Eighty nine crew were aboard HMS Pheasant when she struck a German laid mine off Hoy, Orkney on 1st of March 1917. There were no survivors and only one body was recovered: that of Midshipman Reginald Alexander Cotter RNR. He was 20 years old and he is buried in the military cemetery at Lyness, Hoy, Orkney.
There are plans to put together a Book of Remembrance and hopefully a lasting memorial to those who lost their lives. This is led by Kinlay Francis from Orkney Uncovered, Kevin Heath of SULA Diving and Orcadian historian Brian Budge.
The Orkney News intends to make a documentary film telling the individual stories of those who died, what impact their loss had on their friends and families and why it is important that their sacrifice is remembered today. The film will also chart the progress of those compiling the Book of Remembrance and the proposed memorial on Hoy.
To make the documentary we need help. The Orkney News is looking for businesses and individuals who would like to support the making of the film either financially, in kind or with relevant information. The film will be 45 minutes long and contain interviews from the descendants of those who died, new research, family photographs and an original musical score.
If you can help us in any way please email: firstname.lastname@example.org
For businesses who would like to support the project we will be applying to Culture and Business Fund Scotland for match funding.
The Orkney News would also love to hear from more families of those who died. Please get in touch so that the stories of the 89 men who died that day can be told.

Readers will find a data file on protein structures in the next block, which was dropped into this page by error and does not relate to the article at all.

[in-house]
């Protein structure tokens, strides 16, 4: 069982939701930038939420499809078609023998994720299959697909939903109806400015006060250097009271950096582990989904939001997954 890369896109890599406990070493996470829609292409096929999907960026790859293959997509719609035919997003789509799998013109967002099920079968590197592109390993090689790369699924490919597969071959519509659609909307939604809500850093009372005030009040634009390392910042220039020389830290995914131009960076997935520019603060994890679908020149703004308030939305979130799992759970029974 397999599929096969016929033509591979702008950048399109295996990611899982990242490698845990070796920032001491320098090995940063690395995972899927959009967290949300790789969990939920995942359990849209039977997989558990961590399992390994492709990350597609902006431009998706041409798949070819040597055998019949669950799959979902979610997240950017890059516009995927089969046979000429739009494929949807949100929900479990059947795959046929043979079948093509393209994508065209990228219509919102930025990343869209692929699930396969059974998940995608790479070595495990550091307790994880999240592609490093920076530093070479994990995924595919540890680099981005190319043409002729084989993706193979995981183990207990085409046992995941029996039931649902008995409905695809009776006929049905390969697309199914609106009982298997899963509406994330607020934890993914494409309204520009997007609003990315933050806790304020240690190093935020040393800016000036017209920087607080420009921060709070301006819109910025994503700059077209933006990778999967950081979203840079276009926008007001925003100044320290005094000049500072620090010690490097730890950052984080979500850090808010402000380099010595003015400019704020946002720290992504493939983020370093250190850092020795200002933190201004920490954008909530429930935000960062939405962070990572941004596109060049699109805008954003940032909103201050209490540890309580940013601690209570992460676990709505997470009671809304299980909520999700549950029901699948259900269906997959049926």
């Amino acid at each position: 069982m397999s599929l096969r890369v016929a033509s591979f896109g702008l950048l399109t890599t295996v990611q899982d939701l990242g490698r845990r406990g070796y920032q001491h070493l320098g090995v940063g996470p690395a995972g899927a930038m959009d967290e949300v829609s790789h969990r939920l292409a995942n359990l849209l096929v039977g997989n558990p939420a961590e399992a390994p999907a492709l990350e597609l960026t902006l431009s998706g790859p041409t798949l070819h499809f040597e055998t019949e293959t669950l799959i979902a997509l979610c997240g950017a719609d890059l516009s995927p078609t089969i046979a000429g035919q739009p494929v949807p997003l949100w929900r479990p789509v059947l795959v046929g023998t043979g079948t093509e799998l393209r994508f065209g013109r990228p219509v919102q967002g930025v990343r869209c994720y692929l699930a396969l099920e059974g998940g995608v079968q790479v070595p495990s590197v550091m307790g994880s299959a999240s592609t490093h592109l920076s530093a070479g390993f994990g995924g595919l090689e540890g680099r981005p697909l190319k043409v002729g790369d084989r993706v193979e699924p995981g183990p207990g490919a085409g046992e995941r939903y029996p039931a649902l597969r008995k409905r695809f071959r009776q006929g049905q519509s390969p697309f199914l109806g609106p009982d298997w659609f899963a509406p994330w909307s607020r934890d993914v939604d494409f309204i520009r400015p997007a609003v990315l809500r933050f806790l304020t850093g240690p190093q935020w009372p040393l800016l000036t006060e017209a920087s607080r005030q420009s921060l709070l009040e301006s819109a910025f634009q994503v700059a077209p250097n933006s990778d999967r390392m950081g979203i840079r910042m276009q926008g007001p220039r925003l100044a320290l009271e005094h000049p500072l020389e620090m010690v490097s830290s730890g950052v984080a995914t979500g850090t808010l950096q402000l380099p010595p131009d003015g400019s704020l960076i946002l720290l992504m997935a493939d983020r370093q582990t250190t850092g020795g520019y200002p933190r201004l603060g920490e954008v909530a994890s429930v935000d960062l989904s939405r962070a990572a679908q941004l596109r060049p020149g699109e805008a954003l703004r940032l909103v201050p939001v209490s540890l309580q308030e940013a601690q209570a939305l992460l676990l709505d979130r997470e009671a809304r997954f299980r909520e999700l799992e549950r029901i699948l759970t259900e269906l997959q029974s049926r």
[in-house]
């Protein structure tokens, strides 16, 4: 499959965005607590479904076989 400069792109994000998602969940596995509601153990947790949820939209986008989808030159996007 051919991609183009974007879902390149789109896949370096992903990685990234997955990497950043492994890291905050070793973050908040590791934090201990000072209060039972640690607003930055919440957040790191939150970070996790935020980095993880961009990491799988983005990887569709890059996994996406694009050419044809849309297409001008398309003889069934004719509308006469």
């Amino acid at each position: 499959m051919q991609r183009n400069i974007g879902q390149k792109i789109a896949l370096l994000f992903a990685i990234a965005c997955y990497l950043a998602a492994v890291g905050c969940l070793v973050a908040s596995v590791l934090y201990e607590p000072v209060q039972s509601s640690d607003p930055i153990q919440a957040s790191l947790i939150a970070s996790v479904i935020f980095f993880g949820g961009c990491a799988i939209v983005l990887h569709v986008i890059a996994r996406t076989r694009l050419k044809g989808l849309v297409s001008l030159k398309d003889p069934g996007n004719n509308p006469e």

HMS Pheasant (1917)
HMS Pheasant was an M class destroyer built by Fairfield Shipyard on the Clyde and launched on 23rd October 1916. At 0.15 on the morning of 1st March 1917 the ship left Stromness to patrol the waters to the west of Orkney. Steaming down the west side of Hoy at full speed she most likely struck a mine off Rora Head close to the Old Man of Hoy that had been laid on the 21st January 1917 by German submarine U 80.
Despite the ensuing explosion being reported by the watch of the Trawler HMT Grouse this message was not relayed to her skipper until 08.00. And at 08.15 the trawler HMT Oropesa reported finding ‘’ Large quantities of oil and some wreckage one mile west of Old Man of Hoy.” The crew also picked up a life buoy marked HMS ‘Pheasant’.’
A maritime survey conducted by Orkney Research Centre for Archaeology (ORCA), the University of the Highlands and Islands Archaeology Institute and SULA Diving has located the remains of the First World War destroyer HMS Pheasant.
The research was a collaborative effort involving many organisations: Sandra Henry of UHI Archaeology Institute,ORCA (Orkney Research Centre for Archaeology), the University of the Highlands and Islands Archaeology Institute, Kevin Heath of SULA Diving, Historic Environment Scotland, Marine Scotland, Ulster University, Heriot-Watt University, University of Dundee, and Seatronics – an Acteon company.
The wreck , which is protected as a designated vessel under the Protection of Military Remains Act 1986, can be viewed through the use of Multibeam Sonar technology. The archaeological maritime survey was conducted from the decks of the Marine Scotland vessel MV Scotia. The Protection of Military Remains Act 1986 means it can be dived but not entered or disturbed without permission from the Ministry of Defence.
The project was conducted under licence from the Ministry of Defence.
The tragedy of HMS Pheasant is an untold story which film maker Martin Laird and writer Fiona Grahame are determined to share. We should never forget those who made the ultimate sacrifice and the families who lost their sons, fathers, brothers and husbands on that fateful day in 1917.
Reporter: Fiona Grahame